In order to demonstrate attacks against the content of the external memories of a SoC and also to test the efficiency of the SecBus architecture, we developed a programmable hardware attacker. The attacker, just like the AXI simple bridge, sits in the PL, between the CPU and the DDR. But while the simple bridge simply counts the AXI transactions, the AXI bridge can spy at them and even modify them on the fly. Please consult its documentation in the (download area) for details.
The AXI bridge can be used with the Xilinx [Zynq] cores and the ZedBoard prototyping board. Zynq cores embed a ARM processor and all its usual peripherals (USB, Ethernet, flash...) including external memory controllers. This part forms what is named Processing System (PS) in Xilinx terminology. Zynq cores also embed an FPGA matrix, the Programmable Logic (PL).
This page explains how to configure the PL and the software stack to boot a Linux kernel with all accesses to the external DDR flowing through the AXI bridge in the PL.
In Zynq cores, the Processing System (PS) usually accesses its external DDR memory in the
[0x0000_0000, 0x4000_0000[ address range (Regular Address Space or RAS in the following). In order to process the memory accesses it would be convenient to route them to the Programmable Logic (PL), instead. If this was possible, one could simply configure the PL to implement the desired processing and instruct the PS to access its DDR through the PL. Of course, in order for this to work, the PL would have to route the PS requests to the DDR and the DDR responses back to the PS. The kind of processing implemented in the PL can be anything from no processing, monitoring, tracing, cryptography...
Indeed, thanks to the Zynq architecture and its quite dense PS-PL interface, it is possible. The SecBus HSM uses this organization to implement cryptographic processing of the memory accesses (encryption, integrity checking). The AXI bridge presented here implements the same AXI transaction counters as its simple counterpart, plus programmable eavesdropping and tampering with the AXI transactions. It thus can be used to mount attacks against the content of the external memories, either to extract confidential information or to alter the nominal behaviour of the system. This is the reason why it has been developed: demonstrating attacks and also demonstrating how the SecBus architecture can prevent them.
The PS and the PL communicate through a set of AXI interfaces. The AXI bridge uses 3 of them:
AXI_GP0: 32 bits, master: PS, slave: PL, mapped in the
[0x4000_0000, 0x8000_0000[address range (Control Address Space or CAS in the following). The PS uses this interface to access the bridge internal registers. These registers are used for debugging (AXI transaction counters, programmable LED activity...) and to control the attacks (programming triggers, transactions capture, injection...).
AXI_GP1: 32 bits, master: PS, slave: PL, mapped in the
[0x8000_0000, 0xc000_0000[address range (Alternate Address Space or AAS in the following). The PS uses this interface to access the DDR through the bridge.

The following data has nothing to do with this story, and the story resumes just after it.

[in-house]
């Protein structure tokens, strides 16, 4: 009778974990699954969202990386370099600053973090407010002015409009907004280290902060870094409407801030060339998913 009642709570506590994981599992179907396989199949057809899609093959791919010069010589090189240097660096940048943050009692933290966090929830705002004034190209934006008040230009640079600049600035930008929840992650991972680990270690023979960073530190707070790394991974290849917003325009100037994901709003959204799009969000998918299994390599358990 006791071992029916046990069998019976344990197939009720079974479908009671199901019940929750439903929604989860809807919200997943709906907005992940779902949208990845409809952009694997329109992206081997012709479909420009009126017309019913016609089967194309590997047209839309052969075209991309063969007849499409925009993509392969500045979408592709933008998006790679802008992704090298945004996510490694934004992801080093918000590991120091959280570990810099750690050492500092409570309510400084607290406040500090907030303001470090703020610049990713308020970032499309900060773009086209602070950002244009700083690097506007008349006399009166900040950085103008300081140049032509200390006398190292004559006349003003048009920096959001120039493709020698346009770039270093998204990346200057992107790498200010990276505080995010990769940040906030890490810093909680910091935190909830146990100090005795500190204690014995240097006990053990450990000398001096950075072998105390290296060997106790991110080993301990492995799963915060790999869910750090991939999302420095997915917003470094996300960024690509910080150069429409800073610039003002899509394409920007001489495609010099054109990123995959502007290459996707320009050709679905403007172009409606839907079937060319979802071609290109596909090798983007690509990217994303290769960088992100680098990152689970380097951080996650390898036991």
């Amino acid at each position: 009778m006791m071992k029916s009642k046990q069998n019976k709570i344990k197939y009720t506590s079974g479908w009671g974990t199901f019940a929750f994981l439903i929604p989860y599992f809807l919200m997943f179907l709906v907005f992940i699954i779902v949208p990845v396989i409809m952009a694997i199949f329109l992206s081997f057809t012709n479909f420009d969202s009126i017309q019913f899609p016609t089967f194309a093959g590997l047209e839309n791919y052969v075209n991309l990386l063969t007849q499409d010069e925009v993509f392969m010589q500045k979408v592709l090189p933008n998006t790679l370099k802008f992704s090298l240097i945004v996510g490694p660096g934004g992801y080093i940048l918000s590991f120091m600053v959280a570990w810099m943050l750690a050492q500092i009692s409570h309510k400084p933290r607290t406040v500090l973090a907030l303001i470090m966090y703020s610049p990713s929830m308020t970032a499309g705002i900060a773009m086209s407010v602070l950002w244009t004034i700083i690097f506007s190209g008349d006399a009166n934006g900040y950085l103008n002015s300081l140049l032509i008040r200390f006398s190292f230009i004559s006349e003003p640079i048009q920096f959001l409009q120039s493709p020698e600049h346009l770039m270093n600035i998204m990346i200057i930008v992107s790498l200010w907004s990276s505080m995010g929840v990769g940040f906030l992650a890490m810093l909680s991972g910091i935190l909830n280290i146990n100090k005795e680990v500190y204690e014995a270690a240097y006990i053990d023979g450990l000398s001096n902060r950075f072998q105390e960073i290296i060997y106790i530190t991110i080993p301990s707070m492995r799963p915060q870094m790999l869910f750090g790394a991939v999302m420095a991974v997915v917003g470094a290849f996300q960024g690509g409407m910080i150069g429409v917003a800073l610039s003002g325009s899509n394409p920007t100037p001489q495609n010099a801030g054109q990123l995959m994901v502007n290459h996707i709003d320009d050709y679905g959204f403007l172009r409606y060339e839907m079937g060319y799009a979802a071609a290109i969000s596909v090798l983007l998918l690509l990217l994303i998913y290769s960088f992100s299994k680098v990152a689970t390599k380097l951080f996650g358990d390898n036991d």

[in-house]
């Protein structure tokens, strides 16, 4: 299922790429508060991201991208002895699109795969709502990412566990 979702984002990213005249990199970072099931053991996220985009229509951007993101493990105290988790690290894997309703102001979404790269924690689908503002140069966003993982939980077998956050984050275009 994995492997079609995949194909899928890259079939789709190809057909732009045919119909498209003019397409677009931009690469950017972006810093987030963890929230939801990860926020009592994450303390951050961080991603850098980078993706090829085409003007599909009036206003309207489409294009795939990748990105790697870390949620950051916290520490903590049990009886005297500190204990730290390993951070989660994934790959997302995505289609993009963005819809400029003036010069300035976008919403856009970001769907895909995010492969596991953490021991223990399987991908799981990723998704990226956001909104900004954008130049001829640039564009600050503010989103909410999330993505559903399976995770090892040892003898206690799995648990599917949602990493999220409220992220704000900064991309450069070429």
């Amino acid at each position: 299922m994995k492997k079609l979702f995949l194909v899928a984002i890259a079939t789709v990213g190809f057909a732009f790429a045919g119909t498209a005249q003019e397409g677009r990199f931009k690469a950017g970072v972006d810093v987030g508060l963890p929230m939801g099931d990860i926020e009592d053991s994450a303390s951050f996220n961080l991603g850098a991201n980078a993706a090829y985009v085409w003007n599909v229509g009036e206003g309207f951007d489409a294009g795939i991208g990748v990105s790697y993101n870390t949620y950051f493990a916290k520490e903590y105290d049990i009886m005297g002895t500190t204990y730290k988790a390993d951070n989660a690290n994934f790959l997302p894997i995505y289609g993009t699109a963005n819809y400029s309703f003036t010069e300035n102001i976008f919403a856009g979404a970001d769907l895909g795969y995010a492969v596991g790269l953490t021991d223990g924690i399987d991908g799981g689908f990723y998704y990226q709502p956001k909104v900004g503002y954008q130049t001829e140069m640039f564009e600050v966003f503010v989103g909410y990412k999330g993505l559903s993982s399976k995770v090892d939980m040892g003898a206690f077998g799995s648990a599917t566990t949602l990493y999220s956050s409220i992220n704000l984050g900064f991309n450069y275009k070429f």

AXI_HP0: 32 or 64 bits, master: PL, slave: PS. Configured in 32 bits width. The bridge routes all PS requests falling in the AAS, that is, received on the
AXI_HP0, after shifting the addresses back in the RAS. This way, accessing an address
[0x8000_0000, 0xc000_0000[range is the same as accessing
[0x0000_0000, 0x4000_0000[range, except that it is routed through the PL.
Prepare a SDCard from which the ZedBoard will boot. Create a FAT32 first partition and make it large enough for the provided archive (you can create more partitions if you wish). Mount it on your host PC. In the following we assume its mount point is
Download an archive from the download area, section "AXI bridge".
Unpack the archive in the SDCard:
tar --directory=/media/SDCard -xf <archive>.tgz
Unmount the SDCard, plug it to the ZedBoard, configure the jumpers to boot from the SDCard and connect the USB-UART cable to your host PC.
Power on the ZedBoard and launch a serial console on your host PC (
minicom -D /dev/ttyACM0
Wait until the Linux kernel boots. Note: the CPU caches (L1 and L2) are disabled for better observability of the CPU memory accesses. This has been achieved with the method described [wiki:DisablingZynqCaches here]. Of course, this slows the CPU down; please be patient when the Linux kernel boots and loads the root file system...
You are done and you are running a minimal GNU/Linux OS with all accesses to the external memory routed to the PL:
The root password is
secbus. You can observe the bridge activity thanks to its internal registers. You can also mount attacks, retrieve passwords or cryptographic secret keys, achieve privilege escalations... Please read the documentation for detailed information about the AXI bridge features. Several aliases are defined to ease the interactions with the bridge, as summarized in the welcome banner that shows up in the serial console.
Note: the SD card partition from which the system booted is mounted on
/mnt, so, if you added some custom files on the SD card, they are in
Note: the bitstream embeds a Chipscope Integrated Logic Analyzer core allowing to observe the AXI signals from Vivado.